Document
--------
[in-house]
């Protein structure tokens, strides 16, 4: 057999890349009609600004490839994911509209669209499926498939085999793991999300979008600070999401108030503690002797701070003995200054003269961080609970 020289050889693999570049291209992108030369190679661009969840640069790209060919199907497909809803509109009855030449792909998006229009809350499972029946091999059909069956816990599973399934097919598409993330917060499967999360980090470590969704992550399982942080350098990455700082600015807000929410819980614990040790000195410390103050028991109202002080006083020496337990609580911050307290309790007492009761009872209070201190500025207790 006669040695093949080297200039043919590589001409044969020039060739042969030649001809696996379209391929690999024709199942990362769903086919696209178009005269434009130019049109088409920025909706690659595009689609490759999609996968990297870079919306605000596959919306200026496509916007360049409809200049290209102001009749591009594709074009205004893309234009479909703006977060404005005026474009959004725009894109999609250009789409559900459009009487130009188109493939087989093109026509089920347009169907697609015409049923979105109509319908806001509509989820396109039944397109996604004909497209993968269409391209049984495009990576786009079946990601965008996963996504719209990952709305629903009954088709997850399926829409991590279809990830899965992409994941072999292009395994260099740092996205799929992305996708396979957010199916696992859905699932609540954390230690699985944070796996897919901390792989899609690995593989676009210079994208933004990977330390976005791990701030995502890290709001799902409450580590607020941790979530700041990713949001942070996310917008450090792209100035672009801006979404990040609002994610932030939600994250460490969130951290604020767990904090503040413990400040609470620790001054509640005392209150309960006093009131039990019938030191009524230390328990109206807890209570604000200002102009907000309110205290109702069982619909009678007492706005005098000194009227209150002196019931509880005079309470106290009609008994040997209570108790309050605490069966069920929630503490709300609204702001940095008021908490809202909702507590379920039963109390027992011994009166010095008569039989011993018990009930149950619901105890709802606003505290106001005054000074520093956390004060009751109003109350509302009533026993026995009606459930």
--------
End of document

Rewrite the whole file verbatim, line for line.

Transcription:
[in-house]
């Protein structure tokens, strides 16, 4: 057999890349009609600004490839994911509209669209499926498939085999793991999300979008600070999401108030503690002797701070003995200054003269961080609970 020289050889693999570049291209992108030369190679661009969840640069790209060919199907497909809803509109009855030449792909998006229009809350499972029946091999059909069956816990599973399934097919598409993330917060499967999360980090470590969704992550399982942080350098990455700082600015807000929410819980614990040790000195410390103050028991109202002080006083020496337990609580911050307290309790007492009761009872209070201190500025207790 006669040695093949080297200039043919590589001409044969020039060739042969030649001809696996379209391929690999024709199942990362769903086919696209178009005269434009130019049109088409920025909706690659595009689609490759999609996968990297870079919306605000596959919306200026496509916007360049409809200049290209102001009749591009594709074009205004893309234009479909703006977060404005005026474009959004725009894109999609250009789409559900459009009487130009188109493939087989093109026509089920347009169907697609015409049923979105109509319908806001509509989820396109039944397109996604004909497209993968269409391209049984495009990576786009079946990601965008996963996504719209990952709305629903009954088709997850399926829409991590279809990830899965992409994941072999292009395994260099740092996205799929992305996708396979957010199916696992859905699932609540954390230690699985944070796996897919901390792989899609690995593989676009210079994208933004990977330390976005791990701030995502890290709001799902409450580590607020941790979530700041990713949001942070996310917008450090792209100035672009801006979404990040609002994610932030939600994250460490969130951290604020767990904090503040413990400040609470620790001054509640005392209150309960006093009131039990019938030191009524230390328990109206807890209570604000200002102009907000309110205290109702069982619909009678007492706005005098000194009227209150002196019931509880005079309470106290009609008994040997209570108790309050605490069966069920929630503490709300609204702001940095008021908490809202909702507590379920039963109390027992011994009166010095008569039989011993018990009930149950619901105890709802606003505290106001005054000074520093956390004060009751109003109350509302009533026993026995009606459930």